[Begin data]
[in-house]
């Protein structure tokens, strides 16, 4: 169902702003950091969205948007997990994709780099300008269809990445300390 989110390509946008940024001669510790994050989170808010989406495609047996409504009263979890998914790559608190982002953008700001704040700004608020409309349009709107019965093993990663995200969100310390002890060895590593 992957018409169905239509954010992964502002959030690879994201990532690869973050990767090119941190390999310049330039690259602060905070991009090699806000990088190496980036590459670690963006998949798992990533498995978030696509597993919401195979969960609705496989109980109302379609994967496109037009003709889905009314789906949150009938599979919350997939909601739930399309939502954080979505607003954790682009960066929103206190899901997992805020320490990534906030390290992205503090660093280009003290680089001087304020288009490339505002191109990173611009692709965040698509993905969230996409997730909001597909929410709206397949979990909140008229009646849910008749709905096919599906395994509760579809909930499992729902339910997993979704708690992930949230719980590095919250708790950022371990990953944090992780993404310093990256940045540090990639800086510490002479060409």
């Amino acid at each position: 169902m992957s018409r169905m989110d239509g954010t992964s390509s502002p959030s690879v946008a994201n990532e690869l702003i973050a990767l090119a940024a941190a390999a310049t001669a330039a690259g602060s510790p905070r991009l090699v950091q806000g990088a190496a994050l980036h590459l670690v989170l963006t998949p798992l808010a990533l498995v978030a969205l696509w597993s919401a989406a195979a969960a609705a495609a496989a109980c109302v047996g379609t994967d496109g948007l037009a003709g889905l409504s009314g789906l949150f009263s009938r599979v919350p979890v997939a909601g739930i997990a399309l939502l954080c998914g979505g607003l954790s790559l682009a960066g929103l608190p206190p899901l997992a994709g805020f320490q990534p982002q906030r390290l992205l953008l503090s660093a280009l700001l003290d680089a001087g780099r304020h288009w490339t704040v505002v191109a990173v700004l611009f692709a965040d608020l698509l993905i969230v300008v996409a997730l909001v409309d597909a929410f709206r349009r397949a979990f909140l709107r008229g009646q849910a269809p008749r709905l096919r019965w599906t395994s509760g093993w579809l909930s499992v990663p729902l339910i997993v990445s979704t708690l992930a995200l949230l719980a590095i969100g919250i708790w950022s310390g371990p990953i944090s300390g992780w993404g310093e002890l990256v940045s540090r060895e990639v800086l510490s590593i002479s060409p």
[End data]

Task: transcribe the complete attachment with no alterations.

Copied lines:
[in-house]
């Protein structure tokens, strides 16, 4: 169902702003950091969205948007997990994709780099300008269809990445300390 989110390509946008940024001669510790994050989170808010989406495609047996409504009263979890998914790559608190982002953008700001704040700004608020409309349009709107019965093993990663995200969100310390002890060895590593 992957018409169905239509954010992964502002959030690879994201990532690869973050990767090119941190390999310049330039690259602060905070991009090699806000990088190496980036590459670690963006998949798992990533498995978030696509597993919401195979969960609705496989109980109302379609994967496109037009003709889905009314789906949150009938599979919350997939909601739930399309939502954080979505607003954790682009960066929103206190899901997992805020320490990534906030390290992205503090660093280009003290680089001087304020288009490339505002191109990173611009692709965040698509993905969230996409997730909001597909929410709206397949979990909140008229009646849910008749709905096919599906395994509760579809909930499992729902339910997993979704708690992930949230719980590095919250708790950022371990990953944090992780993404310093990256940045540090990639800086510490002479060409």
């Amino acid at each position: 169902m992957s018409r169905m989110d239509g954010t992964s390509s502002p959030s690879v946008a994201n990532e690869l702003i973050a990767l090119a940024a941190a390999a310049t001669a330039a690259g602060s510790p905070r991009l090699v950091q806000g990088a190496a994050l980036h590459l670690v989170l963006t998949p798992l808010a990533l498995v978030a969205l696509w597993s919401a989406a195979a969960a609705a495609a496989a109980c109302v047996g379609t994967d496109g948007l037009a003709g889905l409504s009314g789906l949150f009263s009938r599979v919350p979890v997939a909601g739930i997990a399309l939502l954080c998914g979505g607003l954790s790559l682009a960066g929103l608190p206190p899901l997992a994709g805020f320490q990534p982002q906030r390290l992205l953008l503090s660093a280009l700001l003290d680089a001087g780099r304020h288009w490339t704040v505002v191109a990173v700004l611009f692709a965040d608020l698509l993905i969230v300008v996409a997730l909001v409309d597909a929410f709206r349009r397949a979990f909140l709107r008229g009646q849910a269809p008749r709905l096919r019965w599906t395994s509760g093993w579809l909930s499992v990663p729902l339910i997993v990445s979704t708690l992930a995200l949230l719980a590095i969100g919250i708790w950022s310390g371990p990953i944090s300390g992780w993404g310093e002890l990256v940045s540090r060895e990639v800086l510490s590593i002479s060409p």